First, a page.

Glasgow sits proudly on the banks of the river Clyde, once the heart of Scotland’s industrial glory and now a launchpad for its green energy transition. It’s a fitting host for the United Nations’ climate conference, COP26, where world leaders are discussing how their countries will reduce the greenhouse gas emissions that are driving climate change.
I’ve been involved in climate negotiations for several years as a former senior U.N. official and am in Glasgow for the two-week conference that started Oct. 31, 2021. With heads of state heading home after two days of high-level speeches and announcements, negotiations are underway. Here’s what to watch for.
At the Paris climate conference in 2015, countries agreed to work to keep global warming well below 2 degrees Celsius (3.6 Fahrenheit), aiming for 1.5 C (2.7 F). If COP21 in Paris was the agreement on a destination, COP26 is the review of itineraries and course adjustments.
The bad news is that countries aren’t on track. They were required this year to submit new action plans – known as national determined contributions, or NDCs. The U.N.’s latest tally of all the revised plans submitted in advance of the Glasgow summit puts the world on a trajectory to warm 2.7 C (4.86 F), well into dangerous levels of climate change, by the end of this century.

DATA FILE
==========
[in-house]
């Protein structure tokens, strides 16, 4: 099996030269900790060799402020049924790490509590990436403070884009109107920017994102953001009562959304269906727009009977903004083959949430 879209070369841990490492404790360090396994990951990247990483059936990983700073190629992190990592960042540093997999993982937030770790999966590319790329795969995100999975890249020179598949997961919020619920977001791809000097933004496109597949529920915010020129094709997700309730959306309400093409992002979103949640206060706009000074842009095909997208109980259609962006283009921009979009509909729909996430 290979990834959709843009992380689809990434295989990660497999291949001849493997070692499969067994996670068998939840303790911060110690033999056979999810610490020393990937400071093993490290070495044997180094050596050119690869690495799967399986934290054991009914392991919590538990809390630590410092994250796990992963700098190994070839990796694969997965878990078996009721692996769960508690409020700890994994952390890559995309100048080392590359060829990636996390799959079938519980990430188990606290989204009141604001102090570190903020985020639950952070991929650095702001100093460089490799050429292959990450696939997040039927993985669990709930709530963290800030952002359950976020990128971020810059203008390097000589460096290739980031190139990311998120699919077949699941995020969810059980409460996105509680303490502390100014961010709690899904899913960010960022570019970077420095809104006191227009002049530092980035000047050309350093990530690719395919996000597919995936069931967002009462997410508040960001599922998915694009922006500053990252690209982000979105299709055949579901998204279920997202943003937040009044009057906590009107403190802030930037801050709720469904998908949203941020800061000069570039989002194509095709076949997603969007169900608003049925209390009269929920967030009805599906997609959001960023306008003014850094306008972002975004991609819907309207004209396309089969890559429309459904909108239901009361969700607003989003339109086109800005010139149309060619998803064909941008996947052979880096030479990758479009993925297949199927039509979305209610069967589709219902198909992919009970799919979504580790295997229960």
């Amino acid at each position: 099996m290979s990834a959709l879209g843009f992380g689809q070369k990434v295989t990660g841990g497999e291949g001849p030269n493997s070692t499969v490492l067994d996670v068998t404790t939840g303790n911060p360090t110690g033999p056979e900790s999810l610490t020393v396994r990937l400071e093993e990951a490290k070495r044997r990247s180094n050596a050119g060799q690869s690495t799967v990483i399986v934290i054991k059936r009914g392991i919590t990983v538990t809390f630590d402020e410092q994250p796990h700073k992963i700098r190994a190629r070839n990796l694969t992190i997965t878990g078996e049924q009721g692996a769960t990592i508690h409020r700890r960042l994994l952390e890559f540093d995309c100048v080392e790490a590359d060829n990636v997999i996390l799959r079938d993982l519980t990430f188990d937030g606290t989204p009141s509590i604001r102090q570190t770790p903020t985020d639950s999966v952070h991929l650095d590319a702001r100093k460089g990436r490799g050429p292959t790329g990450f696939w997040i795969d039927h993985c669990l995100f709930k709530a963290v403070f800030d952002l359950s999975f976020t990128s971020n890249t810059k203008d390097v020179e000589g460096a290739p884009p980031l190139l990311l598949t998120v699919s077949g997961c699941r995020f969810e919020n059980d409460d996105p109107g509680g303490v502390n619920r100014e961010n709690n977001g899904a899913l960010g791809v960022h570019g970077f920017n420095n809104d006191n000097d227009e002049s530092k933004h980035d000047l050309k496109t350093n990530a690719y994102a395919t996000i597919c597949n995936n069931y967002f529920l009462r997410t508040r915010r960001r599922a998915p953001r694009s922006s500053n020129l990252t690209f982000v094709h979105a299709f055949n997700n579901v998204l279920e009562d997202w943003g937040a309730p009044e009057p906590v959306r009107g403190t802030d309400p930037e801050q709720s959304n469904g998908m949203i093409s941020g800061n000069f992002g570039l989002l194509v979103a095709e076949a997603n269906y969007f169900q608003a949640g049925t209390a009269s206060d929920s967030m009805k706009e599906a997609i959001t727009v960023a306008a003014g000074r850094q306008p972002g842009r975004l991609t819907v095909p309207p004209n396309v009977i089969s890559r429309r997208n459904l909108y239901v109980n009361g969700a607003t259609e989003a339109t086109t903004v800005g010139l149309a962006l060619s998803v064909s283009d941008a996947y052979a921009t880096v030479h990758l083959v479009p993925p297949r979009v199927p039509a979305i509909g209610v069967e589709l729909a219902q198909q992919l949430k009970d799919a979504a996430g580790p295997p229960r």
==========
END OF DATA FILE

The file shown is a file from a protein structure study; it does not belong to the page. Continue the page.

All eyes are on the G-20, a group of leading world economies that together account for almost 80% of global emissions. Their annual summit in Rome on Oct. 30-31, they stopped short of committing to reach net zero emissions by 2050.
Brazil, Mexico, Australia and Russia have filed plans that are not in line with the Paris Agreement. India’s Prime Minister Narendra Modi announced a net zero target of 2070, but significantly committing to 50% energy from renewable sources by 2030. He asked for the international community to help finance that rapid increase and ticked the box on ambition.
China’s updated plan changed little from what it announced a year ago. It currently involves cutting emissions 65% per unit of gross domestic product, a measure known as carbon intensity, by 2030 compared to 2005 levels; moving up the date when the country’s emissions growth will peak to “before 2030” from “around 2030”; and setting industrial production targets for other greenhouse gases, such as methane. That peaking date needs to be 2026 – no later.
One leftover task from the Paris conference is to set rules for carbon markets, particularly how countries can trade carbon credits with each other, or between a country and a private company.
Regulated carbon markets exist from the European Union to China, and voluntary markets are spurring both optimism and concern. Rules are needed to ensure that carbon markets actually drive down emissions and provide revenue for developing countries to protect their resources. Get it right and carbon markets can speed the transition to net zero. Done badly, greenwashing will undermine confidence in pledges made by governments and companies alike.